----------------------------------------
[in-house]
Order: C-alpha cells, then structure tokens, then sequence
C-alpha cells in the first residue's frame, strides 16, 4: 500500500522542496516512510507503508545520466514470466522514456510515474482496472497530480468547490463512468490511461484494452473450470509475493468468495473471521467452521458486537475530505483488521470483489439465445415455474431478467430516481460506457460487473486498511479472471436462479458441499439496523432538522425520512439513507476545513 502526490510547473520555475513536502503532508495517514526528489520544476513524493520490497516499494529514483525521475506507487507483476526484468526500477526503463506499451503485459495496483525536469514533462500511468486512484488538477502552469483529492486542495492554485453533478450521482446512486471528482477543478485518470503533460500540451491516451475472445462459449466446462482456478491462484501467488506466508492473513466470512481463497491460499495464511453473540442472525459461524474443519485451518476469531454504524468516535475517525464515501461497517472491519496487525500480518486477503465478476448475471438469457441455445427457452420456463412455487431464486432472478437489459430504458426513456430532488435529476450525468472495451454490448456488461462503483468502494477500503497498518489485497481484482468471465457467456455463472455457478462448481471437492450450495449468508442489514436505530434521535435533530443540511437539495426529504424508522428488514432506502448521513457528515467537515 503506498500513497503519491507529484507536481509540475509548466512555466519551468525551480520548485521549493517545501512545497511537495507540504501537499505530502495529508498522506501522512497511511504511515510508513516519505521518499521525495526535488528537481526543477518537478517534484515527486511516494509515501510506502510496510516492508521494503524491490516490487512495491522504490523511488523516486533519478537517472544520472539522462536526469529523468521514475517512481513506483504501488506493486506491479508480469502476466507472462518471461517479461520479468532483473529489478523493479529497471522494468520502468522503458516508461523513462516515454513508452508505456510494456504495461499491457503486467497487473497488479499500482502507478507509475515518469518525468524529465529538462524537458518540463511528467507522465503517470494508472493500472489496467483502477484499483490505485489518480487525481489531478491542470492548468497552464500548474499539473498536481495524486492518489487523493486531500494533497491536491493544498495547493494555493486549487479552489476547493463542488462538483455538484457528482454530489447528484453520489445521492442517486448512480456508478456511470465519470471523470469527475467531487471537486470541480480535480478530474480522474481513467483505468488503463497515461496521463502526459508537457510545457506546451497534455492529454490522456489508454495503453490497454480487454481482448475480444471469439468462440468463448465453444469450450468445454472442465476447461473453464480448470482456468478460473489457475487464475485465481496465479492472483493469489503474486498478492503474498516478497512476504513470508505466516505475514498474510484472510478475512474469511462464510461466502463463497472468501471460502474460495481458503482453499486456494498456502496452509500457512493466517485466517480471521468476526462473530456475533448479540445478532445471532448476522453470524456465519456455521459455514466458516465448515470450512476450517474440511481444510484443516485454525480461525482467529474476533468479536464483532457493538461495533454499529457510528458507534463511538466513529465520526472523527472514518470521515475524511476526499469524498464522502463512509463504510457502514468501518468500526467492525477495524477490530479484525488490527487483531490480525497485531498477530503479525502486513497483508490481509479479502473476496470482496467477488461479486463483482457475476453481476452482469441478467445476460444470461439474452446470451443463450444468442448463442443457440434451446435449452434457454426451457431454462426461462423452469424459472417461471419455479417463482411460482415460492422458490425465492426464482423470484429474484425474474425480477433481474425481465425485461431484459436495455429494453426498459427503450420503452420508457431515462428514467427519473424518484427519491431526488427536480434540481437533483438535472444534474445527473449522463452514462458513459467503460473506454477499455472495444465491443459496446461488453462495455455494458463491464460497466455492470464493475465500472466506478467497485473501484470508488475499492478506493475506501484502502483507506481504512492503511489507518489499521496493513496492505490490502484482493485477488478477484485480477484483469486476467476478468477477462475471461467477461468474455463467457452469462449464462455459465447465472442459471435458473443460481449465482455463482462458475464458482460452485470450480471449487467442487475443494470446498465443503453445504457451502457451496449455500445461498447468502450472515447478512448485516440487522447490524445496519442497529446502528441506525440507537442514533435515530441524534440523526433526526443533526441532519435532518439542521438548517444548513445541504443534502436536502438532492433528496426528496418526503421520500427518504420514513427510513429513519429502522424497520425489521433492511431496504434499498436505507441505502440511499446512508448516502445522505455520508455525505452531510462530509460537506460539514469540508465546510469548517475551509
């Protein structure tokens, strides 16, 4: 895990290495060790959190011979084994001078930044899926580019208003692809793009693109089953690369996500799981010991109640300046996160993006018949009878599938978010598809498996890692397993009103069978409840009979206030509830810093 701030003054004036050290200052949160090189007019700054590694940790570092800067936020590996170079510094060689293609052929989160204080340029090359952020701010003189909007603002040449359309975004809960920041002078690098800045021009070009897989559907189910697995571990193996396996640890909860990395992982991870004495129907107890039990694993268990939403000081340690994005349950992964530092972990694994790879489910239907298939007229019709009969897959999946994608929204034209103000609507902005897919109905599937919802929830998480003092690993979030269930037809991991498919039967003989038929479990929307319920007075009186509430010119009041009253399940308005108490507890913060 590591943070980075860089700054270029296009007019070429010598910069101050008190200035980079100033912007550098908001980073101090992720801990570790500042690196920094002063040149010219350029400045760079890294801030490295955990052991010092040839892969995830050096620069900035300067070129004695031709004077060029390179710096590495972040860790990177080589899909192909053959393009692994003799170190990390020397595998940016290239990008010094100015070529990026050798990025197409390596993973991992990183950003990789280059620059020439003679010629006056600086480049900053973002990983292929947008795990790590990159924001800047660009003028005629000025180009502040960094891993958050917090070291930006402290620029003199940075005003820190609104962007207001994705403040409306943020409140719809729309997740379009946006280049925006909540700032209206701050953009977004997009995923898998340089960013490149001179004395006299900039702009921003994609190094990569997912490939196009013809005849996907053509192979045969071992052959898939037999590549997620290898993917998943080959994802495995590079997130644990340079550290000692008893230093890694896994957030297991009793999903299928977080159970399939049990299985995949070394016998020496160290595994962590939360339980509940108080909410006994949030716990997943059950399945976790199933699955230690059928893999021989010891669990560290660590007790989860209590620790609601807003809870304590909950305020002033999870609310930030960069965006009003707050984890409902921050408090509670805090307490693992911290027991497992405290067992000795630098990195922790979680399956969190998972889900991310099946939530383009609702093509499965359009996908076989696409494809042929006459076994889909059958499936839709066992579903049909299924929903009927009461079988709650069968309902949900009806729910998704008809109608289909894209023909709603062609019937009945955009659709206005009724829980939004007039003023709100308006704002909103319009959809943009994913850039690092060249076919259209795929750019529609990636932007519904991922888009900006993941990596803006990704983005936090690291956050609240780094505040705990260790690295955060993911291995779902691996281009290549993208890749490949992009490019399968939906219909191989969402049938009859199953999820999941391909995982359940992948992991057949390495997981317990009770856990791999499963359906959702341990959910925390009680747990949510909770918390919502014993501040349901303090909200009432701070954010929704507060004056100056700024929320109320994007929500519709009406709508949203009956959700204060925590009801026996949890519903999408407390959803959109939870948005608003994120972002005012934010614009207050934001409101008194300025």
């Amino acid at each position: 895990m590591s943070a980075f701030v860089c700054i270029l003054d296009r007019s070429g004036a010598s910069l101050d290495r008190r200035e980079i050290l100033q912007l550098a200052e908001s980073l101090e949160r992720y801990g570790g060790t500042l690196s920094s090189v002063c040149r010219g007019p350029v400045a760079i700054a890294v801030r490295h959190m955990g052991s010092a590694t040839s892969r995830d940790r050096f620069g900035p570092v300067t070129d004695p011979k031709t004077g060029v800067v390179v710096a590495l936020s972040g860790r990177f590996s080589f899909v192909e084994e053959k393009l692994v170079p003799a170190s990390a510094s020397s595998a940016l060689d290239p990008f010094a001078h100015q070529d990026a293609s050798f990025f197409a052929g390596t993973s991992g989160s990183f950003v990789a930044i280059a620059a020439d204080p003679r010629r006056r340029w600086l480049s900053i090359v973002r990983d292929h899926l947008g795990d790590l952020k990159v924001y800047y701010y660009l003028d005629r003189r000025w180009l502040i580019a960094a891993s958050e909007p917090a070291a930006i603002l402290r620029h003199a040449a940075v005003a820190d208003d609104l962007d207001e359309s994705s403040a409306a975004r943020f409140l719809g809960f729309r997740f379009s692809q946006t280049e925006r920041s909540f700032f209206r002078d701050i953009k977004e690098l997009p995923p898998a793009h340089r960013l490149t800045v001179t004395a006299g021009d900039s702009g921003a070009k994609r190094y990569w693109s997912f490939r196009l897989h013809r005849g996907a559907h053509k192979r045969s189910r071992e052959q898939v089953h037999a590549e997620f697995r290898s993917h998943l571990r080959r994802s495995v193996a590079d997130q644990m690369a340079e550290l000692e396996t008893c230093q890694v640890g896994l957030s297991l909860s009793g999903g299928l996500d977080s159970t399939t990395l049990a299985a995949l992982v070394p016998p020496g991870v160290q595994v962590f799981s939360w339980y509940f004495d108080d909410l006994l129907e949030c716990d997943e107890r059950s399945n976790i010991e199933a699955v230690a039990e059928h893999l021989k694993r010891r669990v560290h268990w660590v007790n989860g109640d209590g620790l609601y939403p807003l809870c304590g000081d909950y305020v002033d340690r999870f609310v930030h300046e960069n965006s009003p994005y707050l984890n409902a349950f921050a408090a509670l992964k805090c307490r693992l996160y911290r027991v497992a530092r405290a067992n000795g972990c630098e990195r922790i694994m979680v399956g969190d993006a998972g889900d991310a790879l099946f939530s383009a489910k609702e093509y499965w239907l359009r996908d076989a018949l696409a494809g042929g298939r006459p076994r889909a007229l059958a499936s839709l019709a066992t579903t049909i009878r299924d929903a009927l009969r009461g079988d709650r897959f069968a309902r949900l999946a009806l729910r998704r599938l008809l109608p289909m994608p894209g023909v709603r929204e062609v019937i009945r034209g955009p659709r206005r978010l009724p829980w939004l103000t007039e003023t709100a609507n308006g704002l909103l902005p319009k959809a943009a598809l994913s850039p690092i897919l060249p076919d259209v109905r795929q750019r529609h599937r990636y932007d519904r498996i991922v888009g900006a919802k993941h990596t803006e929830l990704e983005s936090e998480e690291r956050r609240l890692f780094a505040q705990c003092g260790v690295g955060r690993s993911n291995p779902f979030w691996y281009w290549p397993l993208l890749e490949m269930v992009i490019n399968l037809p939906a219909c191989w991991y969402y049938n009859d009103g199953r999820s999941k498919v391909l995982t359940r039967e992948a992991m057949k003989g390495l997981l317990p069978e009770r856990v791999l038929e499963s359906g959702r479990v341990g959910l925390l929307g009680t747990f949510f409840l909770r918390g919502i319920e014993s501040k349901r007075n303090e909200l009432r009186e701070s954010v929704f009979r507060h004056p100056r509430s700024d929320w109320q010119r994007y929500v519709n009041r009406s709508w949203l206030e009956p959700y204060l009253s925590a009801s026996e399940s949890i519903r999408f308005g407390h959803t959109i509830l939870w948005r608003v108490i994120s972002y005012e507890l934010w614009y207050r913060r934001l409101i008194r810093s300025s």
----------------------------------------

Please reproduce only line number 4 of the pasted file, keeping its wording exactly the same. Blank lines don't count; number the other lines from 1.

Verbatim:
């Protein structure tokens, strides 16, 4: 895990290495060790959190011979084994001078930044899926580019208003692809793009693109089953690369996500799981010991109640300046996160993006018949009878599938978010598809498996890692397993009103069978409840009979206030509830810093 701030003054004036050290200052949160090189007019700054590694940790570092800067936020590996170079510094060689293609052929989160204080340029090359952020701010003189909007603002040449359309975004809960920041002078690098800045021009070009897989559907189910697995571990193996396996640890909860990395992982991870004495129907107890039990694993268990939403000081340690994005349950992964530092972990694994790879489910239907298939007229019709009969897959999946994608929204034209103000609507902005897919109905599937919802929830998480003092690993979030269930037809991991498919039967003989038929479990929307319920007075009186509430010119009041009253399940308005108490507890913060 590591943070980075860089700054270029296009007019070429010598910069101050008190200035980079100033912007550098908001980073101090992720801990570790500042690196920094002063040149010219350029400045760079890294801030490295955990052991010092040839892969995830050096620069900035300067070129004695031709004077060029390179710096590495972040860790990177080589899909192909053959393009692994003799170190990390020397595998940016290239990008010094100015070529990026050798990025197409390596993973991992990183950003990789280059620059020439003679010629006056600086480049900053973002990983292929947008795990790590990159924001800047660009003028005629000025180009502040960094891993958050917090070291930006402290620029003199940075005003820190609104962007207001994705403040409306943020409140719809729309997740379009946006280049925006909540700032209206701050953009977004997009995923898998340089960013490149001179004395006299900039702009921003994609190094990569997912490939196009013809005849996907053509192979045969071992052959898939037999590549997620290898993917998943080959994802495995590079997130644990340079550290000692008893230093890694896994957030297991009793999903299928977080159970399939049990299985995949070394016998020496160290595994962590939360339980509940108080909410006994949030716990997943059950399945976790199933699955230690059928893999021989010891669990560290660590007790989860209590620790609601807003809870304590909950305020002033999870609310930030960069965006009003707050984890409902921050408090509670805090307490693992911290027991497992405290067992000795630098990195922790979680399956969190998972889900991310099946939530383009609702093509499965359009996908076989696409494809042929006459076994889909059958499936839709066992579903049909299924929903009927009461079988709650069968309902949900009806729910998704008809109608289909894209023909709603062609019937009945955009659709206005009724829980939004007039003023709100308006704002909103319009959809943009994913850039690092060249076919259209795929750019529609990636932007519904991922888009900006993941990596803006990704983005936090690291956050609240780094505040705990260790690295955060993911291995779902691996281009290549993208890749490949992009490019399968939906219909191989969402049938009859199953999820999941391909995982359940992948992991057949390495997981317990009770856990791999499963359906959702341990959910925390009680747990949510909770918390919502014993501040349901303090909200009432701070954010929704507060004056100056700024929320109320994007929500519709009406709508949203009956959700204060925590009801026996949890519903999408407390959803959109939870948005608003994120972002005012934010614009207050934001409101008194300025």